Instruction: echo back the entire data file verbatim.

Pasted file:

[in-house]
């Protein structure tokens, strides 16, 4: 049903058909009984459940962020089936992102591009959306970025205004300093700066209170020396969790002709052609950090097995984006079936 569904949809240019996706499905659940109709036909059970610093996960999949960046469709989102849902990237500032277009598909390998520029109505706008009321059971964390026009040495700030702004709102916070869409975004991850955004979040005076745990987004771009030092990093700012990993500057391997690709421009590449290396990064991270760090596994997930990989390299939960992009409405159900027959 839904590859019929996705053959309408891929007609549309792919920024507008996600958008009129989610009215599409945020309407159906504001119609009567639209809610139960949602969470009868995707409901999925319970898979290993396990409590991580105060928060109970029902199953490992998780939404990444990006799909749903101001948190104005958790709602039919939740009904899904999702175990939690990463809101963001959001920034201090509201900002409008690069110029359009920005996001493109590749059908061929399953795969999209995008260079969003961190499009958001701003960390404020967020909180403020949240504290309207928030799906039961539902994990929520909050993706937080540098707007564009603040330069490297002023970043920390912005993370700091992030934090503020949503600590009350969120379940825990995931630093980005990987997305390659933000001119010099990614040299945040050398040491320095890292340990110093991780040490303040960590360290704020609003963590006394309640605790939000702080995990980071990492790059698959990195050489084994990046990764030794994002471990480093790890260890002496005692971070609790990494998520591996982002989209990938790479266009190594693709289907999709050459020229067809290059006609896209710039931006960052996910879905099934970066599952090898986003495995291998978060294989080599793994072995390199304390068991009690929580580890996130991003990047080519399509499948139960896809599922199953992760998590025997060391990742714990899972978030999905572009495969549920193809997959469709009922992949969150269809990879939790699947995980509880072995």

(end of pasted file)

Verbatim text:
[in-house]
């Protein structure tokens, strides 16, 4: 049903058909009984459940962020089936992102591009959306970025205004300093700066209170020396969790002709052609950090097995984006079936 569904949809240019996706499905659940109709036909059970610093996960999949960046469709989102849902990237500032277009598909390998520029109505706008009321059971964390026009040495700030702004709102916070869409975004991850955004979040005076745990987004771009030092990093700012990993500057391997690709421009590449290396990064991270760090596994997930990989390299939960992009409405159900027959 839904590859019929996705053959309408891929007609549309792919920024507008996600958008009129989610009215599409945020309407159906504001119609009567639209809610139960949602969470009868995707409901999925319970898979290993396990409590991580105060928060109970029902199953490992998780939404990444990006799909749903101001948190104005958790709602039919939740009904899904999702175990939690990463809101963001959001920034201090509201900002409008690069110029359009920005996001493109590749059908061929399953795969999209995008260079969003961190499009958001701003960390404020967020909180403020949240504290309207928030799906039961539902994990929520909050993706937080540098707007564009603040330069490297002023970043920390912005993370700091992030934090503020949503600590009350969120379940825990995931630093980005990987997305390659933000001119010099990614040299945040050398040491320095890292340990110093991780040490303040960590360290704020609003963590006394309640605790939000702080995990980071990492790059698959990195050489084994990046990764030794994002471990480093790890260890002496005692971070609790990494998520591996982002989209990938790479266009190594693709289907999709050459020229067809290059006609896209710039931006960052996910879905099934970066599952090898986003495995291998978060294989080599793994072995390199304390068991009690929580580890996130991003990047080519399509499948139960896809599922199953992760998590025997060391990742714990899972978030999905572009495969549920193809997959469709009922992949969150269809990879939790699947995980509880072995």